Organizations step into role of religious curriculum publishers - Word&Way

Organizations step into role of religious curriculum publishers

Local congregations aren't alone in discovering that developing Christian education resources can meet a critical need. Other organizations have expanded their missions to include creating Bible study materials.

Both the Baptist General Convention of Texas and the Nashville, Tenn.-based Baptist Center for Ethics began producing materials for Sunday School and other small group classes in about 2000. More recently, Baptists Today, a national newspaper published in Macon, Ga., began offering Bible study resources for churches.

Leaders at all three organizations agreed their initiatives were responses to new expectations from churches and their viability was increased by the rise of the Internet.

"There's been a proliferation of churches using a variety of Bible study sources, and from that churches have branched out to write their own," said Phil Miller, director of the BGCT Bible study/discipleship team.

That reality prompted the BGCT to create a publishing arm—BaptistWay Press—which develops undated, quarterly-based studies for preschool, children, youth, college students and adults.

"BaptistWay was created to be a supplement," said Miller. "We have for years been an advocate of churches using whatever material they feel is best for them. They'll always look at their context and the needs of their membership."

But he added that the number of churches using BaptistWay materials increases each year. The publishing arm provides free online resources—including study guides in languages other than English—and offers training to teachers.

The Baptist Center for Ethics, founded in 1991 to provide ethical resources for churches, began producing four-week undated study guides about 10 years later, through its imprint.

"The success of those initiatives moved us down the road to producing more online, undated curriculum units," said Robert Parham, the center's executive director. "Our focus is not primarily on theology or church history, but is tightly in keeping with our mission statement of providing moral resources to churches. That makes us different from other curriculum providers."

A key component of each unit—currently aimed at adults—is making practical applications for students to apply, he said.

"If you look at the broad scope of our material, almost all of the units have related to the moral life or addressing implications of Christian faith or exploring what the Bible has to say about how we live our lives," Parham added.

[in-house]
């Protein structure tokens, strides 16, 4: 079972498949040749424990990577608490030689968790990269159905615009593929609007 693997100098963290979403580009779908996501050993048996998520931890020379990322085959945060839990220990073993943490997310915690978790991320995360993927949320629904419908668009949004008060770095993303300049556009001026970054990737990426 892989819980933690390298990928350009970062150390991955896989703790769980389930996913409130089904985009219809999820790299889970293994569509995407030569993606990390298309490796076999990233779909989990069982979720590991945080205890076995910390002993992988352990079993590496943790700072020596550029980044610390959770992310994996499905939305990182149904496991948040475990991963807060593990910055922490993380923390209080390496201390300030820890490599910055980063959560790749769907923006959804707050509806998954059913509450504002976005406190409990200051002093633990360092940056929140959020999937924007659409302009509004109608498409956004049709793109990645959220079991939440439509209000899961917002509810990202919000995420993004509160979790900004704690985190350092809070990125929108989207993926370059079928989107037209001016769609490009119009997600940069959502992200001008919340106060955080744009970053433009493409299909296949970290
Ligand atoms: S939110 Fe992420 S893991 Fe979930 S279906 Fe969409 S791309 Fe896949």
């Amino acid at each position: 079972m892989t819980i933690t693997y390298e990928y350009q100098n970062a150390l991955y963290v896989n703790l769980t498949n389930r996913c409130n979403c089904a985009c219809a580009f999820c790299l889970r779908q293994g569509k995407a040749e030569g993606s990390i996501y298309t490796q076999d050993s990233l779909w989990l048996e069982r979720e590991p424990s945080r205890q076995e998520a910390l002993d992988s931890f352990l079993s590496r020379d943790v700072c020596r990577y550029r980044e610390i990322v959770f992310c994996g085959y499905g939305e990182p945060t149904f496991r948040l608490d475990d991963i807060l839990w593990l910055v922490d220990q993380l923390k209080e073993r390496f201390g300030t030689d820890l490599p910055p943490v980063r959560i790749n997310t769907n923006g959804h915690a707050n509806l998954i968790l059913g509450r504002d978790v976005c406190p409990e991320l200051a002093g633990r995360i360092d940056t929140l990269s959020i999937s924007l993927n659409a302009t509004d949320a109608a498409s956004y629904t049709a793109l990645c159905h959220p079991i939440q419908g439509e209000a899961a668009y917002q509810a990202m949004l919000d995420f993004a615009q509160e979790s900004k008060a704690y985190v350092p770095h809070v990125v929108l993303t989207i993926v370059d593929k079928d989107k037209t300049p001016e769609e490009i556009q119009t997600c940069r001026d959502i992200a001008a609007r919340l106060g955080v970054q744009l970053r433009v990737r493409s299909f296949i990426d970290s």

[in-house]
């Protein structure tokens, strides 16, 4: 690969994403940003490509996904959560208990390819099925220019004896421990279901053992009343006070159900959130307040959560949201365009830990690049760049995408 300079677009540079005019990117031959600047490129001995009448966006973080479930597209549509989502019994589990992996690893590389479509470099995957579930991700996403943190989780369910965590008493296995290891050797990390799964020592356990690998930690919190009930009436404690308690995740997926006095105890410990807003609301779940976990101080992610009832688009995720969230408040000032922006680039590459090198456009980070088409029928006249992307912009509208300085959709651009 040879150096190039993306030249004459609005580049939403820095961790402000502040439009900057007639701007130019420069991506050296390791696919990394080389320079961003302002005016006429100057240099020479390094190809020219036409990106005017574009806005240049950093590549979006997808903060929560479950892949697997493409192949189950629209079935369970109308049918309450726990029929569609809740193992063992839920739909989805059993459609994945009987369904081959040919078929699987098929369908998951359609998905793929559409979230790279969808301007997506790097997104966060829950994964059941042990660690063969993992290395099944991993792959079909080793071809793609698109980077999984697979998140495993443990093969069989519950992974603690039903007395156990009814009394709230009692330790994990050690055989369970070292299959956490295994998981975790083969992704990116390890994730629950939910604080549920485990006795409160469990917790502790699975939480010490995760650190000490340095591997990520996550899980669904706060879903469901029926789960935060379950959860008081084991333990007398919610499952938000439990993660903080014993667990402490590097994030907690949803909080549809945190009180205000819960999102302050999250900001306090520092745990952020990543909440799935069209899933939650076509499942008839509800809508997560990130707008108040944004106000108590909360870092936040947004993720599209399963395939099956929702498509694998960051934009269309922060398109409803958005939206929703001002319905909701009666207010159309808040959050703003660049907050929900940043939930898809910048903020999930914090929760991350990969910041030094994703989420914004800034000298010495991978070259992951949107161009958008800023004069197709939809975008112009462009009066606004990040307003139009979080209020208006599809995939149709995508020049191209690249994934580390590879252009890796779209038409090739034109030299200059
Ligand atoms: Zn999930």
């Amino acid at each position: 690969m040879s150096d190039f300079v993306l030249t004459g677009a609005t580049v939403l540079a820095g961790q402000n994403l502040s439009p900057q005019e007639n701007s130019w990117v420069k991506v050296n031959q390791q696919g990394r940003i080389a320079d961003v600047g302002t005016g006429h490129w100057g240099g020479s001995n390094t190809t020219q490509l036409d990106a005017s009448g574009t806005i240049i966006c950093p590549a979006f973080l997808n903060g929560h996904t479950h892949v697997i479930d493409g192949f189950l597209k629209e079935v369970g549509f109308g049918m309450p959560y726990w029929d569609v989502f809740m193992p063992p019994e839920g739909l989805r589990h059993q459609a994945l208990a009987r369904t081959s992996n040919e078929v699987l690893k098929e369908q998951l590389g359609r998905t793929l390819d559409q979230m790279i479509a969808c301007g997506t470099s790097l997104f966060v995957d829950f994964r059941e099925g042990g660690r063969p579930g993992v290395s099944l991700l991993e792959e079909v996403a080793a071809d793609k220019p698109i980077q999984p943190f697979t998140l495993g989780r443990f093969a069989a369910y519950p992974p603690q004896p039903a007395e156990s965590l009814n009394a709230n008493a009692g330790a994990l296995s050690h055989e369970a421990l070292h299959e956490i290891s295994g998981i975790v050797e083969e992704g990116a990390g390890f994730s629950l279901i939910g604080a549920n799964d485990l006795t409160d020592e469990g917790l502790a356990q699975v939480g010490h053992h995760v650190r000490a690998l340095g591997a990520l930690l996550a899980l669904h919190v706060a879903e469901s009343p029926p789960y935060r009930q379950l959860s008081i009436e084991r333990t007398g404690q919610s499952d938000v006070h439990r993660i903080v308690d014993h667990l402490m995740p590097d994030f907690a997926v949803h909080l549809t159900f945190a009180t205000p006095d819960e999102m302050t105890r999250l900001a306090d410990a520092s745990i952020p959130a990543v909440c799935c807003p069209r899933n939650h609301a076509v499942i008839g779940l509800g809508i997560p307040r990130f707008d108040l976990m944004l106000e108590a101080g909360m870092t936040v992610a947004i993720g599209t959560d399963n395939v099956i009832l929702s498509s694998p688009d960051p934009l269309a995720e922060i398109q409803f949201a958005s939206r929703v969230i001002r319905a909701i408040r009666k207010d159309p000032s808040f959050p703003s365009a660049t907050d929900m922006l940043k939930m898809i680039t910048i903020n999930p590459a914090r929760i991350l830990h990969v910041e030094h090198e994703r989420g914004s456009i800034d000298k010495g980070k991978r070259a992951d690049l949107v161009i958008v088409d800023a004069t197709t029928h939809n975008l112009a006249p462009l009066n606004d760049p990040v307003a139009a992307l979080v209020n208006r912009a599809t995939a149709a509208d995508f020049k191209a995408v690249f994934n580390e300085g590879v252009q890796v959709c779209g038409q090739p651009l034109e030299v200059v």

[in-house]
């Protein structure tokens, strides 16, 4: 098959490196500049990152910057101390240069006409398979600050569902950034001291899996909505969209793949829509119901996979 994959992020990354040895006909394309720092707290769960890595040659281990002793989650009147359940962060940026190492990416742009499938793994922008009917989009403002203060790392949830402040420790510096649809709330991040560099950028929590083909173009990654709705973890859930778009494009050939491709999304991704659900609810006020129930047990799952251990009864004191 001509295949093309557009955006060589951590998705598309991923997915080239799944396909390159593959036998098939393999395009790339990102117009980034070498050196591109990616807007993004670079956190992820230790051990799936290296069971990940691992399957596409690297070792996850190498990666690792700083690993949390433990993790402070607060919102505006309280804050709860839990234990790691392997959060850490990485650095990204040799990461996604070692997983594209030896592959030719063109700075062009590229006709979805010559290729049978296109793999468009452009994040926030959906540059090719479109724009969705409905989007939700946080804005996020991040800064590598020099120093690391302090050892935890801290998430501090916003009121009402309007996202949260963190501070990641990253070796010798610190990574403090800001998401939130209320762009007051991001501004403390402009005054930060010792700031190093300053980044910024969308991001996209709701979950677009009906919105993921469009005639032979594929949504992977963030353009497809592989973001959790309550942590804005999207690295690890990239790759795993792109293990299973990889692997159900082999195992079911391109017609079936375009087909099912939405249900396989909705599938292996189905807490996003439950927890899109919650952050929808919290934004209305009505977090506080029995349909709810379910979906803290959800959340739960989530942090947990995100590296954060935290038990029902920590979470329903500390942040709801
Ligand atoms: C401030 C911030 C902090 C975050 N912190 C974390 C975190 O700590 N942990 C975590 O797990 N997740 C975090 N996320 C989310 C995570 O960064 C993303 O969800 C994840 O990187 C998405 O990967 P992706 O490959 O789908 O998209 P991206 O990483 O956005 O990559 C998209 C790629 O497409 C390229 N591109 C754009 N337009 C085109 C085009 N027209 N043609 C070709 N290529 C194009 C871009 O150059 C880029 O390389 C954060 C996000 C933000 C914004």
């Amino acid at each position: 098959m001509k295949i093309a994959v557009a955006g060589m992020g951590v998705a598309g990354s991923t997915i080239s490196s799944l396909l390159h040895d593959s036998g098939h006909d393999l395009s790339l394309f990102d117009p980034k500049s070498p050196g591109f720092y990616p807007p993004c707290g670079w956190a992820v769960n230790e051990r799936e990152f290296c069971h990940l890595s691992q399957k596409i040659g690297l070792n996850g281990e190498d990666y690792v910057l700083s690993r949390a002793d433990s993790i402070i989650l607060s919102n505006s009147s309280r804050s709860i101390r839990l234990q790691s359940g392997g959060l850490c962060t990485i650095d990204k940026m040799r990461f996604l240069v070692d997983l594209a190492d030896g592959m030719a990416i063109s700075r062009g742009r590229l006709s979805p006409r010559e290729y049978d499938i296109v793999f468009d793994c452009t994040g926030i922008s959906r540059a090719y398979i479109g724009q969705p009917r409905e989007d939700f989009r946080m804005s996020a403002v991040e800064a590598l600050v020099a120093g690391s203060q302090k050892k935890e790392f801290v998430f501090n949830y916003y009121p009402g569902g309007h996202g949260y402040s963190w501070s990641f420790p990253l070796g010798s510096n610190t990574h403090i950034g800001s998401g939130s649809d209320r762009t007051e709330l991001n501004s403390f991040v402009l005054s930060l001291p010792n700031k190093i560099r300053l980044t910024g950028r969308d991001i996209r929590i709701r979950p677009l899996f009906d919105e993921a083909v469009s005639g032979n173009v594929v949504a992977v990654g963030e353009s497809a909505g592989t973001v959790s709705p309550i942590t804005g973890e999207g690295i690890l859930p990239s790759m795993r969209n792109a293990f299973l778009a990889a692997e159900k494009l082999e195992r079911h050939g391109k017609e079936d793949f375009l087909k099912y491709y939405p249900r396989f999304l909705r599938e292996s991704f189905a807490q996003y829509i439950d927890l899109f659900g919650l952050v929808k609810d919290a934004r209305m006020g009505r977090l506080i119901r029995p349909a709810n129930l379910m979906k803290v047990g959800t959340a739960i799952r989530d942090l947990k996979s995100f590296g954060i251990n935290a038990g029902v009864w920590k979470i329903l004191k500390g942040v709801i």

The BCE is widening its online resources to include material available on smart phones and tablet computers.

Last June, Baptists Today, a monthly newsjournal founded in 1983, launched its Nurturing Faith Bible study curriculum for youth and adults with Scriptures based on the Revised Common Lectionary.

Though the newspaper long had published commentaries on the Formations series developed by Smyth & Helwys publishers, the new initiative was sparked by executive editor John Pierce's experience while serving as interim pastor.

"I noticed that Sunday School classes were using everything—Formations from Smyth & Helwys, LifeWay (publishing arm of Southern Baptist Convention), a lectionary Bible study from another denomination and the dreaded 'I-found-a-book-at-the-Christian-bookstore-can-you-order-18-copies.'"
A subsequent survey undertaken by Baptists Today confirmed that pattern existed among churches in general. When the paper redesigned its print publication, it decided to include Bible study materials as a new content component.

Collaboration with several partners—including FaithLab, a Macon-based church resourcing group; both the national Cooperative Baptist Fellowship and its North Carolina affiliate; and Tony Cartledge, a professor at Campbell University School of Divinity in Buies Creek, N.C., who is the primary curriculum writer—has resulted in both online and print resources for churches.

The initiative has resulted in about 3,200 additional readers for the news journal, Pierce said. Additional materials for children will be produced by the end of this year, he added, and will be part of an expansion of Nurturing Faith, which will be announced at a meeting of the paper's board of directors later this month.